A Piercing Rant

Way back in the day of the Torah women wore a lot of jewellery. They wore earrings and nose rings (and possibly belly rings and chains), anklets and bracelets and necklaces. They were adorned.

In parshat Chayyei Sarah (24:20) we read that Eliezer gave Rivka a nose ring and bracelets when he met her by the well, and knew she was the ideal wife for Yitzchak. Rivka Imenu, Rivka our foremother, wore a nose ring! (she probably didn’t wear stockings but that’s a conversation for a different time). If I walked into any RW yeshiva or Beis Yaakov with a nose ring, they would throw me out.

When did piercing noses and navels start to have such negative connotations? There is nothing in the Torah that prohibits women from piercing their ears and noses, there is no commandment of Thou shalt not pierce thy navel.

From what I have read, I understand that we are not to deface our body or render it so drastically different from the Tzelem Elokim that we were created in. (Image of God). Our bodies are a gift to us from God, and we need to respect that. We are forbidden from cutting the flesh – elective surgery might fall under this category. Tattoos are expressly forbidden min haTorah. I don’t believe this applies to piercings when they are done in moderation. I believe my earrings add to my personal beauty, in a similar way that make-up does. Make up isn’t banned because it might interfere with the way God created us. We use it to enhance what we have been blessed with.

My opinion? So long as one isn’t piercing just to thumb one’s nose at religion and to attract attention there is no aveirah. If you are doing it so you can wear short belly shirts and show off the navel ring – well, that contravenes the laws of tzniut.

I have several religious friends who have a belly ring. They keep it covered all of the time because of the laws of modesty. Does it make them any less of a person? Does it call their morals into question because they have a jewel in their navel? Maybe it opens the door to people’s curiosity IF they find out, but it doesn’t mean they are scum of the earth. When did people start labeling those with nose rings and body piercings as second class citizens?

As usual, I am curious what you, dear reader, think about the subject.

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  1. rowanthorn says:

    As the father of a daughter who has more metal in her head than a hardware store as screws… no I don’t understand it.

    She seems to understand it fine, but at some point when is enough – enough. At last count she has 22 piercings including navel and tongue. Now one never sees the navel and she has stopped trying to shock with the tongue….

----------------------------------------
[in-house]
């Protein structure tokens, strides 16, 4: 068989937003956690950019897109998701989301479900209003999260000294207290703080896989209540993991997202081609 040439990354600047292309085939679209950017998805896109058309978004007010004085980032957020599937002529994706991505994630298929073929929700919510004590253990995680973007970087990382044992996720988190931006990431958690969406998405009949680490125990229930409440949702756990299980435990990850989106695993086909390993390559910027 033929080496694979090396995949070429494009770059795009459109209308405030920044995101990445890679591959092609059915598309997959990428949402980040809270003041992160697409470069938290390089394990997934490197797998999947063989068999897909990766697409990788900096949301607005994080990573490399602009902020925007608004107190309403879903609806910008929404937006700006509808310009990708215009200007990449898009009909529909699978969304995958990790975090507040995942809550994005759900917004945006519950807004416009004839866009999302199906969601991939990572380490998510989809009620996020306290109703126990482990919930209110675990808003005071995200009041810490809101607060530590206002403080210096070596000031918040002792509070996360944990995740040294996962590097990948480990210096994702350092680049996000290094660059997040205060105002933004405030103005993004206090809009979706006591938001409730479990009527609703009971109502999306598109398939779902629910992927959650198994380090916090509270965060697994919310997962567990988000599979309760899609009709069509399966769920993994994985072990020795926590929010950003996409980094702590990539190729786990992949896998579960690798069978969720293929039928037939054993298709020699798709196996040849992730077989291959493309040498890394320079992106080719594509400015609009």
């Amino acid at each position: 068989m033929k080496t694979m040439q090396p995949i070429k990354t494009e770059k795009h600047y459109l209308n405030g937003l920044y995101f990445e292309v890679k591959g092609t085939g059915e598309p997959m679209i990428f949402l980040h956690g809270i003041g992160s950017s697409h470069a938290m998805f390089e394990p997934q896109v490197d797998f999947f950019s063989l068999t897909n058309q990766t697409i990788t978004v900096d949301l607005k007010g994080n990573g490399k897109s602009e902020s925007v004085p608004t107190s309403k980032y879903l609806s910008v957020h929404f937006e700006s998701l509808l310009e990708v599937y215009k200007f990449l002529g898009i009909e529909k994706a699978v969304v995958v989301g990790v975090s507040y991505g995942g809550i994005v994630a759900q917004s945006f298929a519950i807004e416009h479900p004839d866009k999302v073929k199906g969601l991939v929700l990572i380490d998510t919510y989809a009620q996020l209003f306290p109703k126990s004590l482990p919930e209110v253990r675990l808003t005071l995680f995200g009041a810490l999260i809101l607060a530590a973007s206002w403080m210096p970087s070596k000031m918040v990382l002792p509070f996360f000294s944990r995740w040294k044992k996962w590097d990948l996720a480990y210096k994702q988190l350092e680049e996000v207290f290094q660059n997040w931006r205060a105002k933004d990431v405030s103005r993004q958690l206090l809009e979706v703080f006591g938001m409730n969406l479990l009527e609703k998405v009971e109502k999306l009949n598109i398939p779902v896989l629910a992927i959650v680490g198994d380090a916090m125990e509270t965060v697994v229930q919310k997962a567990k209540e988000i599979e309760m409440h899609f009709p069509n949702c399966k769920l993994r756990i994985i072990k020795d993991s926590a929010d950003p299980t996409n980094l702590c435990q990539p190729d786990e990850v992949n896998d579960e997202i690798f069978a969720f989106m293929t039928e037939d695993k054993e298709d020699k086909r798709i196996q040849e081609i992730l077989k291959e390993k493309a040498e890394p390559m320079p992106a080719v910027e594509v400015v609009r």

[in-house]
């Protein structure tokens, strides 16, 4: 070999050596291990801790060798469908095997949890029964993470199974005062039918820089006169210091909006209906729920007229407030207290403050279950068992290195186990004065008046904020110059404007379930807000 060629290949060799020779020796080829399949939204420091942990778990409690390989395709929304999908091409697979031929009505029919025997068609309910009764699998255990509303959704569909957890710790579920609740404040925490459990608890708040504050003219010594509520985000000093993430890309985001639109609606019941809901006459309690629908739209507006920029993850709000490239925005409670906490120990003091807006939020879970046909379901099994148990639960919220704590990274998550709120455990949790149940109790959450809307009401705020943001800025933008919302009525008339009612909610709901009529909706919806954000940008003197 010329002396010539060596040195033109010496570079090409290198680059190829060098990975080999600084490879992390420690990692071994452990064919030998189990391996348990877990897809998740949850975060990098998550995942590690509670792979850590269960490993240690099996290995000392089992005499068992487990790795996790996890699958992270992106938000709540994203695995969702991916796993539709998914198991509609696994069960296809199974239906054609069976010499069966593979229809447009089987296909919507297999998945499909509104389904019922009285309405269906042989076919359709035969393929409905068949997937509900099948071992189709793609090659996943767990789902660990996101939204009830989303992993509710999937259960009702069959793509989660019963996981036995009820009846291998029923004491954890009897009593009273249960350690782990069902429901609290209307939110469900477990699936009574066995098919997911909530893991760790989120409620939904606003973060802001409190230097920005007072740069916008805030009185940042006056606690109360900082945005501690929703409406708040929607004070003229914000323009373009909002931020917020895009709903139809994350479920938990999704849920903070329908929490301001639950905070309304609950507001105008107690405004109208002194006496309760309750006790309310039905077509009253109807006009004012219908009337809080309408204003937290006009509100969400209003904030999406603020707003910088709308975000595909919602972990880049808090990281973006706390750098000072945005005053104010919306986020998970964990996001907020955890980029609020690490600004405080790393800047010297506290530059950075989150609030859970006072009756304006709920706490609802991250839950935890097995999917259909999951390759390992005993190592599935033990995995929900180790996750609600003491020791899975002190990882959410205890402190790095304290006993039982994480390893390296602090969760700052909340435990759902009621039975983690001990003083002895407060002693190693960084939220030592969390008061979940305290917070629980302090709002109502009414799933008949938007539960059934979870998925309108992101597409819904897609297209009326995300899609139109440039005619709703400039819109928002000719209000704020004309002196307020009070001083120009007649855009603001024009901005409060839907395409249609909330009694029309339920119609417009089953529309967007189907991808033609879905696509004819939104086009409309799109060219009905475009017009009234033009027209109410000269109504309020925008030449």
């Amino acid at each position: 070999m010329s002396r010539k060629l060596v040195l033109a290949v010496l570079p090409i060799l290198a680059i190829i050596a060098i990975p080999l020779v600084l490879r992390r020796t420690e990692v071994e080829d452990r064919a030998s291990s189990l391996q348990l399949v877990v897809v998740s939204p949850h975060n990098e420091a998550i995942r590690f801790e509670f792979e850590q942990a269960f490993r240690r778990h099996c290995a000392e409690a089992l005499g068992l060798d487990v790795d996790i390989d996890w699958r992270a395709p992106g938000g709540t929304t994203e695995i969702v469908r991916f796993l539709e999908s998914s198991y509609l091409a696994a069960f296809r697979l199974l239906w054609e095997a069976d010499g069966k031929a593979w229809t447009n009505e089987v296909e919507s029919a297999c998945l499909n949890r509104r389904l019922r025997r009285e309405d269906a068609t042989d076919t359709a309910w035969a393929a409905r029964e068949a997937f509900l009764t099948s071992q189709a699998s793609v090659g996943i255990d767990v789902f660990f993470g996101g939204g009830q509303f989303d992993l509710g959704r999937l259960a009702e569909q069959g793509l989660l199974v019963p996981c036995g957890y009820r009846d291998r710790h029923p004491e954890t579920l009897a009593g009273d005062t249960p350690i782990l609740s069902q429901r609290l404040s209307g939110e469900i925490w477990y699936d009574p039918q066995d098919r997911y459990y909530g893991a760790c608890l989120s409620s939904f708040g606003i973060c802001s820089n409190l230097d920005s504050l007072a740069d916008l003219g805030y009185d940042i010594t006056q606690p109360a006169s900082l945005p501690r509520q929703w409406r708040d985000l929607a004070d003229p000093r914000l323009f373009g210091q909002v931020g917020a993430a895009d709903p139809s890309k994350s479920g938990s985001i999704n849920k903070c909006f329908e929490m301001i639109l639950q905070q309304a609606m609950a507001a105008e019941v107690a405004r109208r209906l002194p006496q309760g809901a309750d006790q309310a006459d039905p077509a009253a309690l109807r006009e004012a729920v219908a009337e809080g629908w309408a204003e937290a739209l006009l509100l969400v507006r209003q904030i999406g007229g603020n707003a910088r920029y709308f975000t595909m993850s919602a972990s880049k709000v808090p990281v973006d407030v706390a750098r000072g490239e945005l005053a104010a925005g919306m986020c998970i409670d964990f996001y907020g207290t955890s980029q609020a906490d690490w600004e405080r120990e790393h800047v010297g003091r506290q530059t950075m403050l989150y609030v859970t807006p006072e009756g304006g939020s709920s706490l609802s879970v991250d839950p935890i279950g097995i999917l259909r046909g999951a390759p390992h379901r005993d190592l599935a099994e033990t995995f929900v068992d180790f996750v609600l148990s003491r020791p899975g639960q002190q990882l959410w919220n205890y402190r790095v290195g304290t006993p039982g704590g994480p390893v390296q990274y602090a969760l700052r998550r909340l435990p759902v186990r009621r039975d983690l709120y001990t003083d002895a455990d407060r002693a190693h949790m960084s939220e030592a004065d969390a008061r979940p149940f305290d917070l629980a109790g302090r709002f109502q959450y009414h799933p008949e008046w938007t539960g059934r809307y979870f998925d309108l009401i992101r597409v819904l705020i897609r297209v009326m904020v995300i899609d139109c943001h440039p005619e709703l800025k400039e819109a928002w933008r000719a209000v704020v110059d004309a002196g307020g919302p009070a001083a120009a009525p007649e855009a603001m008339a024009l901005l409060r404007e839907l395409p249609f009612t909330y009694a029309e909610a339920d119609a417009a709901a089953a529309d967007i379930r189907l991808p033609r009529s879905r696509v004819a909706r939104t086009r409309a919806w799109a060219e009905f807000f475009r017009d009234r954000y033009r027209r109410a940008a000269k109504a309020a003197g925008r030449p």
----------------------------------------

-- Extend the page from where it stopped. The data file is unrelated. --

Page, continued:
I don’t understand it and I personally think it is unattractive, but she is of the age of majority, so I can only really make suggestions at this point in time…..

  2. Chris_B says:

    In those times, the jewelry a woman wore was her bank account, not sure if change of times times and context caused the change or what.

  3. Chris_B says:

    BTW as for kids who look like they lost a fight with a staple gun, whats really sad is they have rendered themselves pretty much unemployable in any job that requires facing other people.

  4. n_q_mainstream says:

    Of course, you’re completely correct from a common sense point of view. But common sense is among the least common things in the world. Just one thing, can you clarify exactly why tattoos are banned? I have always wondered–beyond a simple statement of min Torah.

  5. hadassahsabo says:

    NQMainstream – this is what ask Moses has to say about tattoos

    A. The body is the sanctuary of the soul, and just like a sound mind deserves a sound body, so does the soul. Tattoos, hazing cuts, permanent discoloring of the skin or other destructive insults to the body are prohibited. You wouldn’t kick holes in your walls, would you? So why do it to your soul’s house?1

    Another reason for this prohibition is because it was a common practice in ancient times for people to brand themselves as “slaves” of their idols.

    The prohibition of tattooing consists of have an indelible inscription etched into one’s skin.2

    B. In ancient times, and probably in some cultures today, deep cuts or other such injuries were inflicted on one’s self in mourning for a lost loved one. Besides being a violation of the Torah’s body-maintenance guidelines3, they are also considered idolatrous practices because of their ritual nature–and the Torah doesn’t like idolatry.

    C. Another bodily injury with idolatrous roots is the practice of manually pulling one’s hair out to mourn for one’s dead. While grief may oft-times be powerful enough to warrant a most original haircut, it is forbidden4, because it was an accepted practice of ancient idolatrous cultures.


    1. It is permitted for women to pierce themselves for (commonly accepted) beautification purposes. It is forbidden for men to pierce themselves, and it is forbidden for a woman to pierce in concurrence with a fad or trend.
    2. Leviticus 19:28
    3. Deuteronomy 14:1
    4. ibid

  6. Chris_B says: